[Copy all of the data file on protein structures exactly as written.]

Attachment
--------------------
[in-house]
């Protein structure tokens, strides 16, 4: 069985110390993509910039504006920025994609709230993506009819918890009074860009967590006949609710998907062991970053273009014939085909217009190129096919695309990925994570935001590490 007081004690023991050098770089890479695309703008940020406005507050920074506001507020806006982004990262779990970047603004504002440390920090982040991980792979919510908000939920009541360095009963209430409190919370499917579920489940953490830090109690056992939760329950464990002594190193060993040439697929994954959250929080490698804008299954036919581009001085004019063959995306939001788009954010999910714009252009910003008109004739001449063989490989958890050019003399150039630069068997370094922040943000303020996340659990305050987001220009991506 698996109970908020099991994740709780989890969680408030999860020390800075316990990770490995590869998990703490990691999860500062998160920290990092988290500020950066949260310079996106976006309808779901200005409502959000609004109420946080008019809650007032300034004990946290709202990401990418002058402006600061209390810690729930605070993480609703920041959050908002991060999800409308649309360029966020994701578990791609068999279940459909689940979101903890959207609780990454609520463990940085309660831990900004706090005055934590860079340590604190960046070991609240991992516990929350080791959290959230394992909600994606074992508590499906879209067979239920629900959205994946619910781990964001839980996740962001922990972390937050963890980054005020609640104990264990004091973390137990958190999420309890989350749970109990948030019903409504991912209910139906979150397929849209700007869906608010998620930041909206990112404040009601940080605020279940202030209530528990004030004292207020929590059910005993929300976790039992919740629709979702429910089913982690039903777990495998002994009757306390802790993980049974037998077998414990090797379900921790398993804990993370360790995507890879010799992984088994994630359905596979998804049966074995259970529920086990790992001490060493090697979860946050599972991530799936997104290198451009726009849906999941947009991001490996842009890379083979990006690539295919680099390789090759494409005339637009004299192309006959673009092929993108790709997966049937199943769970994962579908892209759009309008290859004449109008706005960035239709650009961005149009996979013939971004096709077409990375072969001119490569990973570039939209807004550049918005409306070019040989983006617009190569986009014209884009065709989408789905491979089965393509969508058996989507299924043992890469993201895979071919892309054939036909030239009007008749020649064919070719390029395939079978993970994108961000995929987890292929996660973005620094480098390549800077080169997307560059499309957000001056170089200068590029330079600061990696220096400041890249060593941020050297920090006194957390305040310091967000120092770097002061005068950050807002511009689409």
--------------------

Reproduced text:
[in-house]
């Protein structure tokens, strides 16, 4: 069985110390993509910039504006920025994609709230993506009819918890009074860009967590006949609710998907062991970053273009014939085909217009190129096919695309990925994570935001590490 007081004690023991050098770089890479695309703008940020406005507050920074506001507020806006982004990262779990970047603004504002440390920090982040991980792979919510908000939920009541360095009963209430409190919370499917579920489940953490830090109690056992939760329950464990002594190193060993040439697929994954959250929080490698804008299954036919581009001085004019063959995306939001788009954010999910714009252009910003008109004739001449063989490989958890050019003399150039630069068997370094922040943000303020996340659990305050987001220009991506 698996109970908020099991994740709780989890969680408030999860020390800075316990990770490995590869998990703490990691999860500062998160920290990092988290500020950066949260310079996106976006309808779901200005409502959000609004109420946080008019809650007032300034004990946290709202990401990418002058402006600061209390810690729930605070993480609703920041959050908002991060999800409308649309360029966020994701578990791609068999279940459909689940979101903890959207609780990454609520463990940085309660831990900004706090005055934590860079340590604190960046070991609240991992516990929350080791959290959230394992909600994606074992508590499906879209067979239920629900959205994946619910781990964001839980996740962001922990972390937050963890980054005020609640104990264990004091973390137990958190999420309890989350749970109990948030019903409504991912209910139906979150397929849209700007869906608010998620930041909206990112404040009601940080605020279940202030209530528990004030004292207020929590059910005993929300976790039992919740629709979702429910089913982690039903777990495998002994009757306390802790993980049974037998077998414990090797379900921790398993804990993370360790995507890879010799992984088994994630359905596979998804049966074995259970529920086990790992001490060493090697979860946050599972991530799936997104290198451009726009849906999941947009991001490996842009890379083979990006690539295919680099390789090759494409005339637009004299192309006959673009092929993108790709997966049937199943769970994962579908892209759009309008290859004449109008706005960035239709650009961005149009996979013939971004096709077409990375072969001119490569990973570039939209807004550049918005409306070019040989983006617009190569986009014209884009065709989408789905491979089965393509969508058996989507299924043992890469993201895979071919892309054939036909030239009007008749020649064919070719390029395939079978993970994108961000995929987890292929996660973005620094480098390549800077080169997307560059499309957000001056170089200068590029330079600061990696220096400041890249060593941020050297920090006194957390305040310091967000120092770097002061005068950050807002511009689409």